Merrill, Devils happy with development
|Merrill weighing return to Michigan (CCHA) in the fall.|
NEWARK, N.J. -- There's no doubt defenseman Jon Merrill has all the tools necessary to one day become a steady force along the blue line for the New Jersey Devils.
That's precisely why the organization selected the 6-foot-3, 210-pounder -- born in Oklahoma City and raised in Michigan -- in the second round (No. 38) of the 2010 Draft. His poise off the transition, ability to quarterback a power play and consistency in killing penalties are areas in which the Devils could certainly benefit.
The only thing seemingly hanging over Merrill's head at this stage in his hockey career is his maturity. As a freshman at the University of Michigan in 2010-11, Merrill led all Wolverine defensemen in points (25), assists (18) and blocked shots (70), while helping lead the team to the 2011 NCAA National Championship game.
This past season wasn't quite as memorable, however, as Merrill was suspended for part of the season by the university for an unspecified violation of team rules.
"I think it was time where I made mistakes and had to deal with them and learn from them and move forward," Merrill said. "I'm happy where I'm at now."
Merrill is one of the many top prospects taking part in this week's development camp for the Devils at AmeriHealth Pavilion.
When asked about last year's suspension of his top defensive prospect, Devils general manager Lou Lamoriello wasn't too concerned.
"I have [no concerns] whatsoever," Lamoriello said. "I haven't even thought about it since you asked the question right now. As far as I'm concerned, whatever happens in the past, is the past. Just go forward."
With the suspension behind him, the big question is whether or not Merrill will return to Michigan for his junior year or decide to turn pro and spend the 2012-13 campaign with the team's American Hockey League affiliate in Albany. After all, many feel he is the organization's top defensive prospect.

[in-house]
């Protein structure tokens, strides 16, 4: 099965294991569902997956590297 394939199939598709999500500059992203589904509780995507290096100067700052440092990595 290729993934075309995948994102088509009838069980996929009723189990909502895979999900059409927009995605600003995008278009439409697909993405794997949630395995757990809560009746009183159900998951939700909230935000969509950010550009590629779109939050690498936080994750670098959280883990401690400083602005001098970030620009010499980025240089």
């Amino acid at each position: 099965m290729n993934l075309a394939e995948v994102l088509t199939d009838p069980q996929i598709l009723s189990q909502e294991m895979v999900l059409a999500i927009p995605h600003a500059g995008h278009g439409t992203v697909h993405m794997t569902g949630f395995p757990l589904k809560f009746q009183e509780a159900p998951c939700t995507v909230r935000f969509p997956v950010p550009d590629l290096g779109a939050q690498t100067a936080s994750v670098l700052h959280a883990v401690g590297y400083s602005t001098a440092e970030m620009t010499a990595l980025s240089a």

Merrill gave the impression he is leaning toward returning to school.
"I don't know … I'm focusing on this week and we'll see what happens," he said. "I'm just here to enjoy the week right now. I'm committed to school right now, so that's where I'm at.
"I think everyone involved in the process is on the same page and it's not going to be any surprises for anyone [when a decision is made]."
Before his suspension was lifted on Jan. 6, Merrill did represent the U.S. National Junior Team at the 2012 World Junior Championship in Edmonton and Calgary, producing four assists in six games. The Americans finished a disappointing seventh.
He produced two goals, 11 points and a plus-11 rating in 19 games as a sophomore but the fact he lost half a season of development due to off-ice issues begs the question: 'Is he really mentally ready to turn professional?'
"I'm happy with the way my game has developed," Merrill said. "Everything they do at Michigan, I stand by, and have no complaints. If I go back to school, I can develop in a great university and if I leave, I'm in a great organization like New Jersey; so it's a win-win."
Michigan coach Red Berenson has traditionally encouraged players to remain in school rather than signing minor-league contracts. The Devils don't seem to be pressing Merrill on the issue.
"It's undecided right now," Lamoriello said. "He's here for the week and we'll sit down at the end of the week."
For now, Merrill is just concerned with what he needs to do to improve both on and off the ice.
"Right now I'm focused on what I do at school and what I'm doing here this week and things that I can't control, I don't focus on," Merrill said. "I'm taking it day by day and doing the best I can to control what I can control. Then, the people that have to make decisions will make them."
One thing is certain, Merrill's ability on the power play would certainly be a welcomed addition whenever he is ready to make the transition to the pro game.
"It's something I enjoy doing, playing on the PP and being one of those guys who is looked to by the coaching staff to come through on the PP in the clutch … make things happen," he said.
Follow Mike Morreale on Twitter: @mike_morreale